The words “backpacking” and “hostel” carry a certain connotation for many travellers, including backpackers, who imagine stain-covered bed linen, rotting carpet and sharing a toilet with 50 others including a cockroach.
This is why travelling in New Zealand may come as a pleasant surprise. With tourism our biggest export and the internet making word of mouth spread like wildfire, high standards in customer service and experience are essential to any NZ tourism business in order to stay inline with their competitors. Accommodation is one of the prime examples of this.
In fact, kiwi hostels have been known to be compared to the 3 star accommodation of other countries. If you choose a private room with ensuite, you can expect a clean, spacious area with comfortable bed, shower and toilet, and often for under $100 NZD. It can be therefore asked, is there a point of paying $50 extra for a motel room when the standard is relatively… indifferent? Let’s give an example. “Haka Lodge” (photo) is a newly-renovated 10 bedroom house in the south-east suburbs of Christchurch. What was a warm family home has become a “boutique backpacker lodge”. An oxymoron? We think not. The lodge is modern, clean and furnished stylishly. The grounds contain many native NZ plants, trees and even a fully-maintained vegetable garden. There is free wireless internet, a computer station and TV lounge for all. There is more than enough water pressure so that you don’t feel dribbled on in the shower.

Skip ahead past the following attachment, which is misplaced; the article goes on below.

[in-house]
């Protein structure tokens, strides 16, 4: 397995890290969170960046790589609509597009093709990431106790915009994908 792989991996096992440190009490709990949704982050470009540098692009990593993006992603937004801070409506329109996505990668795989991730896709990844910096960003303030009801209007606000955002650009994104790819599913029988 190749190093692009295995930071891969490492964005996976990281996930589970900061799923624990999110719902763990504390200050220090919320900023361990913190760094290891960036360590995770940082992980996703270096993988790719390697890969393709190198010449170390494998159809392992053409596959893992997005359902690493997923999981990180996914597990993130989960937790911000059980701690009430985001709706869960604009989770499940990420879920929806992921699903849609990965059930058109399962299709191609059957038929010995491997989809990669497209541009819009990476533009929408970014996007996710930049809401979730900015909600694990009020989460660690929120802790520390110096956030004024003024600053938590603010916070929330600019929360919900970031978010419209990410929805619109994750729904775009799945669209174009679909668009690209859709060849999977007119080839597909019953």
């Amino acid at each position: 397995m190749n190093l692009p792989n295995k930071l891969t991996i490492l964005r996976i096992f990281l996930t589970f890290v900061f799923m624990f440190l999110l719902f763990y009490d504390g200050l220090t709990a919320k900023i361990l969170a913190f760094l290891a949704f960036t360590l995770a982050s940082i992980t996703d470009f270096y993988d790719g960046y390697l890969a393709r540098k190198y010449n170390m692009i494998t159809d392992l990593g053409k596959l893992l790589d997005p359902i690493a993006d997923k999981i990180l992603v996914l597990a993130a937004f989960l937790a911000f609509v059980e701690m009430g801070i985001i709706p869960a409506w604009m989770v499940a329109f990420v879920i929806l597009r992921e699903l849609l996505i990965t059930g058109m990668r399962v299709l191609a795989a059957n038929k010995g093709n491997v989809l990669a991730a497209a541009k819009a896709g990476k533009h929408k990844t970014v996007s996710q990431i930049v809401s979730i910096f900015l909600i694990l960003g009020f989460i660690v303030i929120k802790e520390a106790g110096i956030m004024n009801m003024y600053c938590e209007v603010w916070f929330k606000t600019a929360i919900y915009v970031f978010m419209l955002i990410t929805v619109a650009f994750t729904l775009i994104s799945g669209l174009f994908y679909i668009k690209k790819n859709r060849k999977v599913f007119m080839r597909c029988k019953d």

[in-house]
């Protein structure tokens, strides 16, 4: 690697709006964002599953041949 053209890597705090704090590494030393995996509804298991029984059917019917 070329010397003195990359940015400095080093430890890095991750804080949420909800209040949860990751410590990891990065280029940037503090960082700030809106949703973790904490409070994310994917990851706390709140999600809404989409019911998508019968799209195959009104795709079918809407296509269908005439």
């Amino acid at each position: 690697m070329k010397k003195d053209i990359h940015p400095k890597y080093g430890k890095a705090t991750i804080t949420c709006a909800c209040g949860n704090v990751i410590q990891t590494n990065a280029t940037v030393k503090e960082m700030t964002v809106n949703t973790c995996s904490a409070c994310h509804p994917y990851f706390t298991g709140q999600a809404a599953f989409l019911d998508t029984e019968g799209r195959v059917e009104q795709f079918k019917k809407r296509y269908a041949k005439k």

Even the dorm room in Haka Lodge isn’t really a “dorm”. The 7 beds are separated into three sections by dividing walls, which gives you the sense of unity whilst allowing some privacy – so you do not necessarily have to stare at the person snoring beside you. The room covers the whole top floor so you cannot argue there’s no space. And best of all? There is not a bunk in sight.
Keeping to high standards and surpassing customer expectation is essential to New Zealand accommodation venues like Haka Lodge. There will probably always be a place for those dirty, cheap as chips hostels where the inhabitants are mostly under 25 and getting very little sleep. But the global recession has enforced a whole new breed of price-conscious travellers looking for value.
And many of them are utilizing social media. You only have to browse Trip Advisor to find out whether a place is recommended or to be avoided like the plague.
Good accommodation ultimately means a good overall experience in New Zealand – and that’s what we hope to achieve. Because low cost doesn’t have to mean cheap.
Taken from original blog post : http://www.hakalodge.com/blog/backpacker-hostels-in-new-zealand.